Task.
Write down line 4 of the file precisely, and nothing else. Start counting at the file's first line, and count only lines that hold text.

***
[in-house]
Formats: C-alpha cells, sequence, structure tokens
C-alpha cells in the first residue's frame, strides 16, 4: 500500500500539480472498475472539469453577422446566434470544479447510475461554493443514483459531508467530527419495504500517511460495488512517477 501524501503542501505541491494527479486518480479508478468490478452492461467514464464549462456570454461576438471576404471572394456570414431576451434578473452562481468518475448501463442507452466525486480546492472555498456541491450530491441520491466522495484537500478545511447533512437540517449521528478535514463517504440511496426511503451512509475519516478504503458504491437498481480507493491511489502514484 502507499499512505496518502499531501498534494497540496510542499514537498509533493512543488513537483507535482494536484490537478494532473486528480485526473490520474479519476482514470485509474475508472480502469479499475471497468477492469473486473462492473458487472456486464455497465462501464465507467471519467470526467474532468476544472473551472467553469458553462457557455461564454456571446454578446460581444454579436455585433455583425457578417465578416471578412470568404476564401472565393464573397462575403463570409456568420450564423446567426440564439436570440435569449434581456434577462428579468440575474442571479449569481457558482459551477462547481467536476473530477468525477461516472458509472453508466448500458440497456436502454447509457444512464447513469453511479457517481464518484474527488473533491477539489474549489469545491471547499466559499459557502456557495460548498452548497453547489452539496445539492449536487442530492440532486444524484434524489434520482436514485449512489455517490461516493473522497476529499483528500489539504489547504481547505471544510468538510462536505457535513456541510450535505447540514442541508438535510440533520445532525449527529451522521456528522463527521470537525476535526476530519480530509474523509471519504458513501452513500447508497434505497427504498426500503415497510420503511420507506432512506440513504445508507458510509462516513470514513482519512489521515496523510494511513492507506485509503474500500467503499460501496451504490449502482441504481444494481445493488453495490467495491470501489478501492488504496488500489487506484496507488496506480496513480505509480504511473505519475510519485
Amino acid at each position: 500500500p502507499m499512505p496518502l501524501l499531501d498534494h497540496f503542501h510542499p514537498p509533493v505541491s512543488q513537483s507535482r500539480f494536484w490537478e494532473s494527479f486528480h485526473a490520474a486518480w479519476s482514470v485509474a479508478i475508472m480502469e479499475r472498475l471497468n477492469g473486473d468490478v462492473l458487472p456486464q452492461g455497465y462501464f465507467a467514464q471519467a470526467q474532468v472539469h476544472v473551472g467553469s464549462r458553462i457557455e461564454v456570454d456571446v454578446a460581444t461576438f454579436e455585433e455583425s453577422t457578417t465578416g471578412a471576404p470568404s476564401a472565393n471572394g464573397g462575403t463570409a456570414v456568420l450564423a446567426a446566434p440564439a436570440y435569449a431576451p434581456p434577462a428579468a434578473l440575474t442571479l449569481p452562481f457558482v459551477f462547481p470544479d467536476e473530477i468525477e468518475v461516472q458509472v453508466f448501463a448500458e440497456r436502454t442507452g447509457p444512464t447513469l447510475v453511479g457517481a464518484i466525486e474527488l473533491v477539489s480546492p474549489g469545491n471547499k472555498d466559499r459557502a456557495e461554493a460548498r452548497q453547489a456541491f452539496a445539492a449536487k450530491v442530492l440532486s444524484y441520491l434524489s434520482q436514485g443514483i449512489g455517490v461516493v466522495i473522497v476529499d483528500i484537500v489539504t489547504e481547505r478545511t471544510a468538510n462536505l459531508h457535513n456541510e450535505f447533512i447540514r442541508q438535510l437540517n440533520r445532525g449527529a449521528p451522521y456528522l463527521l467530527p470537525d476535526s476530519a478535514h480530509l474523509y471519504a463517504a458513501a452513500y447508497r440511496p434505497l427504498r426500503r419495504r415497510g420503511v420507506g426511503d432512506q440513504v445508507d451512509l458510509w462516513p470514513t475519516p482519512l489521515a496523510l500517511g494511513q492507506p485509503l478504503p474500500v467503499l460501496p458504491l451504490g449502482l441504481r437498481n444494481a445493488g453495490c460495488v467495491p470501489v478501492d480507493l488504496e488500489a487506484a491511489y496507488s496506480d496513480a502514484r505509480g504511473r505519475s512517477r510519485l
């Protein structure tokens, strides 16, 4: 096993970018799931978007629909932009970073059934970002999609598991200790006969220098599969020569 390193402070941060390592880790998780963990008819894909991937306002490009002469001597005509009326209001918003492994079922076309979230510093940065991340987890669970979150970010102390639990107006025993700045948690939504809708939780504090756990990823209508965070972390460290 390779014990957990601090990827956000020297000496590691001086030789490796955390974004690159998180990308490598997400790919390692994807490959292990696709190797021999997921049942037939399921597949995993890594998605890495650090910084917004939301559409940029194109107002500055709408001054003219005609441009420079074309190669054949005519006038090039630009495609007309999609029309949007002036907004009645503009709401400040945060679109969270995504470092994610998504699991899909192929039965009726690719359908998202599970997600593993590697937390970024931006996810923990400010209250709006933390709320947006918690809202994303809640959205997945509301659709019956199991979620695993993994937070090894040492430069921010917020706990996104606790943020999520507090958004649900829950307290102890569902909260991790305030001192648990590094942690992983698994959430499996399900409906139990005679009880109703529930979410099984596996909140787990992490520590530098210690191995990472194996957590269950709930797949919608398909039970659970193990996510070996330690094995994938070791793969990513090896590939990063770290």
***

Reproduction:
Amino acid at each position: 500500500p502507499m499512505p496518502l501524501l499531501d498534494h497540496f503542501h510542499p514537498p509533493v505541491s512543488q513537483s507535482r500539480f494536484w490537478e494532473s494527479f486528480h485526473a490520474a486518480w479519476s482514470v485509474a479508478i475508472m480502469e479499475r472498475l471497468n477492469g473486473d468490478v462492473l458487472p456486464q452492461g455497465y462501464f465507467a467514464q471519467a470526467q474532468v472539469h476544472v473551472g467553469s464549462r458553462i457557455e461564454v456570454d456571446v454578446a460581444t461576438f454579436e455585433e455583425s453577422t457578417t465578416g471578412a471576404p470568404s476564401a472565393n471572394g464573397g462575403t463570409a456570414v456568420l450564423a446567426a446566434p440564439a436570440y435569449a431576451p434581456p434577462a428579468a434578473l440575474t442571479l449569481p452562481f457558482v459551477f462547481p470544479d467536476e473530477i468525477e468518475v461516472q458509472v453508466f448501463a448500458e440497456r436502454t442507452g447509457p444512464t447513469l447510475v453511479g457517481a464518484i466525486e474527488l473533491v477539489s480546492p474549489g469545491n471547499k472555498d466559499r459557502a456557495e461554493a460548498r452548497q453547489a456541491f452539496a445539492a449536487k450530491v442530492l440532486s444524484y441520491l434524489s434520482q436514485g443514483i449512489g455517490v461516493v466522495i473522497v476529499d483528500i484537500v489539504t489547504e481547505r478545511t471544510a468538510n462536505l459531508h457535513n456541510e450535505f447533512i447540514r442541508q438535510l437540517n440533520r445532525g449527529a449521528p451522521y456528522l463527521l467530527p470537525d476535526s476530519a478535514h480530509l474523509y471519504a463517504a458513501a452513500y447508497r440511496p434505497l427504498r426500503r419495504r415497510g420503511v420507506g426511503d432512506q440513504v445508507d451512509l458510509w462516513p470514513t475519516p482519512l489521515a496523510l500517511g494511513q492507506p485509503l478504503p474500500v467503499l460501496p458504491l451504490g449502482l441504481r437498481n444494481a445493488g453495490c460495488v467495491p470501489v478501492d480507493l488504496e488500489a487506484a491511489y496507488s496506480d496513480a502514484r505509480g504511473r505519475s512517477r510519485l